What do you get the man who has everything? Shelves. So goes the saying anyway. But really it should say ‘woman’ because it’s women who seem to have an absolute obsession with organising, storing and generally getting on top of ‘stuff’.
It’s women who are attracted, like moths to a flame, to storage units that look like they’re in charge, pretty bags and boxes that offer calm, underbed drawers that can hide the ugliness of life and wicker baskets that beckon with untold opportunities. Men don’t seem to feel that way.
The national Clear Your Clutter campaign which I run every year in March has a following that is 85% female. And I’ve noticed that every single edition of the popular women’s monthly Good Housekeeping has at least one article about storage, organising or de-cluttering.
Even Esquire wouldn’t bother with that. Pinterest, which has a following that is over 90% female, is stuffed full of clever storage ideas while the membership of APDO (the Association of Professional De-clutterers and Organisers) is 95% female.
And it tends to be women readers on my website MoneyMagpie who give tips on de-junking your life and getting on top of things. Julia H says: “My spring cleaning tip is to get a large black bag and go around the house picking any bits and pieces that are out of place. Put this black bag in a garage for storage for one month only.
After that, if you don’t need these bits and pieces, get rid of them. Trust me, a lot of rubbish will be out of your house in no time at all.” So true. It’s generally the women who suddenly get the urge to spring-clean, sweeping through the house like they’re possessed, picking up useless stuff to throw out as they go, such as old mobile phones, piles of DVDs, old clothes and, occasionally, their husbands.
There’s something about organising our stuff that attracts women in the same way as Justin Bieber cuddling kittens while giving his mum a back rub. It must be an element in the female psyche that makes us feel that if we can just get on top of our ‘stuff’ we will get on top of our lives. It could be connected to the generally female role of running the family’s money.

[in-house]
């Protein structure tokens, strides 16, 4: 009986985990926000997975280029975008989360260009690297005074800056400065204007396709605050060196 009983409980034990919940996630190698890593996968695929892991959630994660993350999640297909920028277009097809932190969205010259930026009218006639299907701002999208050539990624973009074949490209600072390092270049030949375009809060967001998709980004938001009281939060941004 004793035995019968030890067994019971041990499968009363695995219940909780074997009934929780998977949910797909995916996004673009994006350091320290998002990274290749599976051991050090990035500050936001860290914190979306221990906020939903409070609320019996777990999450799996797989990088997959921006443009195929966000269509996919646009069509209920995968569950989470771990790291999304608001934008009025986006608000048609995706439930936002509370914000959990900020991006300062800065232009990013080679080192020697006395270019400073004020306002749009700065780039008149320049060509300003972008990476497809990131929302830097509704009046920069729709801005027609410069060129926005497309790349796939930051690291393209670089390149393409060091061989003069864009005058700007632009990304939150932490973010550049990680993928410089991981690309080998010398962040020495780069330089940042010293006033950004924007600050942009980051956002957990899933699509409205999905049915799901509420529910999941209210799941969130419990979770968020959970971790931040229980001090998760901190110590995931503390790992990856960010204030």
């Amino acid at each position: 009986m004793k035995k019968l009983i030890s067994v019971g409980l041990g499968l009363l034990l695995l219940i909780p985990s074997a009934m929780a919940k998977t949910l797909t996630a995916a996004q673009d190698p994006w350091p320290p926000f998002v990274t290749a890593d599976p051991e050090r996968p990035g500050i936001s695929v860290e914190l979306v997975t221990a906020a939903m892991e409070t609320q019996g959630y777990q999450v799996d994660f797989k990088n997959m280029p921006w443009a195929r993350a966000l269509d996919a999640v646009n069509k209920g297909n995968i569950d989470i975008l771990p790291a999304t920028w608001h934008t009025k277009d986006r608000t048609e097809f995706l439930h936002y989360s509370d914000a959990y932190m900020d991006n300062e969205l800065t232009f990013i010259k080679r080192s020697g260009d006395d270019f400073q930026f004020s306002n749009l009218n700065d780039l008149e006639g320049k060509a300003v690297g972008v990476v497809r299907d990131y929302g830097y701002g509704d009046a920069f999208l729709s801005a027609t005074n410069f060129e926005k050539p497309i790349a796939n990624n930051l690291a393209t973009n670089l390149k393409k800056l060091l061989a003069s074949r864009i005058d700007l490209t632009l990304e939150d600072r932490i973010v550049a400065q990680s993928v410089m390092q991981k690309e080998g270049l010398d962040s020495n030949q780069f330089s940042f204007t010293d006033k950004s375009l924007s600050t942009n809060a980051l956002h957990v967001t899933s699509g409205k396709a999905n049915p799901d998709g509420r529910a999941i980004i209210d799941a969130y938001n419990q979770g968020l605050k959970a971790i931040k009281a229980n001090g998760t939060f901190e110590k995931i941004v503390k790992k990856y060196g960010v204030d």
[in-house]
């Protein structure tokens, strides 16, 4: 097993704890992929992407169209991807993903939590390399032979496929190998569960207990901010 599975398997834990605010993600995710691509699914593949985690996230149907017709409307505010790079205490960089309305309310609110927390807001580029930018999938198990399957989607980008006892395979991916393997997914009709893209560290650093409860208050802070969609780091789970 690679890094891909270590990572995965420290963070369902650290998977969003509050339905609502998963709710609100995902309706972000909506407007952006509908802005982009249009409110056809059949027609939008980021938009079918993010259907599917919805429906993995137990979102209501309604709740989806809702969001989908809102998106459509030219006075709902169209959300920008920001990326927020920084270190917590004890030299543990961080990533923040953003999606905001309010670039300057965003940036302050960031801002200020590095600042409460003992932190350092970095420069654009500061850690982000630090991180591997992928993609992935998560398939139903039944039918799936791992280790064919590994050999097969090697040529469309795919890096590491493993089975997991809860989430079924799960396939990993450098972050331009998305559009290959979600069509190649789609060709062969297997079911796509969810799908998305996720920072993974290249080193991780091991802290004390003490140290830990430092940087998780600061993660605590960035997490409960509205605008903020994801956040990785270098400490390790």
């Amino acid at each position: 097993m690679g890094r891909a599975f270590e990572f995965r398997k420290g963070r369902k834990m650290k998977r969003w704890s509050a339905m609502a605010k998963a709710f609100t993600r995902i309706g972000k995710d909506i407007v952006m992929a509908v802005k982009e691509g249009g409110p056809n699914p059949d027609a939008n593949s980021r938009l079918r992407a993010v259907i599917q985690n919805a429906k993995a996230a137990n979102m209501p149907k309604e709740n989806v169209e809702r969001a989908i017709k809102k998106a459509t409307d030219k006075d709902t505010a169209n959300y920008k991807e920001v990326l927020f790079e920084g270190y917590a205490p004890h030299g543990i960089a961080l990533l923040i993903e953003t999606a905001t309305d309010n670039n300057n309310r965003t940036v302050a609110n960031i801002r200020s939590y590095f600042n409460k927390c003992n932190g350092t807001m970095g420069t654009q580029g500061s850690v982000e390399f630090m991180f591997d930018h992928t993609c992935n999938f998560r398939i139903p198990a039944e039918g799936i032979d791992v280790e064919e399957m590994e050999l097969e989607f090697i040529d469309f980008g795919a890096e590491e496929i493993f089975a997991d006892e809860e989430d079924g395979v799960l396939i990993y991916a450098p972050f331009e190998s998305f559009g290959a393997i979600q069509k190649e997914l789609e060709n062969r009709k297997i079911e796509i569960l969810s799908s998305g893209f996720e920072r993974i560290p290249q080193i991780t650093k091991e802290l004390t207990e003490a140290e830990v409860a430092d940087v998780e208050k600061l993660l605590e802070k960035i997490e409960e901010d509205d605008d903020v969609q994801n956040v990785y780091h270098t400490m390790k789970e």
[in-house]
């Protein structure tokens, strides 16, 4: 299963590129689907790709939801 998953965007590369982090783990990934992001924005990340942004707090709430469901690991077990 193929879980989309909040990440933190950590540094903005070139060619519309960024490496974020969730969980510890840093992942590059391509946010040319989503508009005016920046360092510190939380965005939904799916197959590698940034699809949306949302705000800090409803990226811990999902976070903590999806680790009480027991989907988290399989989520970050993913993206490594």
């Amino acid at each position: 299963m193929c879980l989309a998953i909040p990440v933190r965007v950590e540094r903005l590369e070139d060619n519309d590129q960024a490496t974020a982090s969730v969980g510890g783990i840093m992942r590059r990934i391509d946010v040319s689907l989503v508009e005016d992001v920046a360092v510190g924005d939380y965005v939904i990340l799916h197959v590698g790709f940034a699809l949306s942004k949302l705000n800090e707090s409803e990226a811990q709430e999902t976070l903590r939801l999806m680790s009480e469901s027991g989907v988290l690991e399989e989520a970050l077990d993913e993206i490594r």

A new survey by Nationwide finds that women are more likely to run the household budget (a third said they did) than men (a quarter).
And we know that household junk is worth good money if you get round to selling it. In fact, there is about £5.7 billion-worth in homes across the country, according to classifieds website Gumtree.
Or maybe our fascination with sorting, de-cluttering and storing stems from the claim that you can actually lose weight by clearing clutter. Seriously. American professional organiser, Peter Walsh, author of Lose the Clutter, Lose the Weight claims that people with cluttered homes are 77% likely to be overweight or obese and cites evidence to back this up.
Another American, Dr Pamela Peeke, says that she had one patient whose garage was “a solid cube of clutter”. But the woman cleaned up her home and, in the process, lost nearly four stone. “It wasn’t, at the end of the day, about her weight,” Dr Peeke says, “it was about uncluttering at multiple levels of her life.” So all power to the women who want to clear, the girls who get organised and the dames who de-clutter.
The nation needs it, as our urge to acquire has made us fat and poor. We’ve been clogging up our floors, and arteries, for too long with stuff we neither need nor want. Girl Power will make us free from clutter. And if the boys want to join in, they would be very welcome.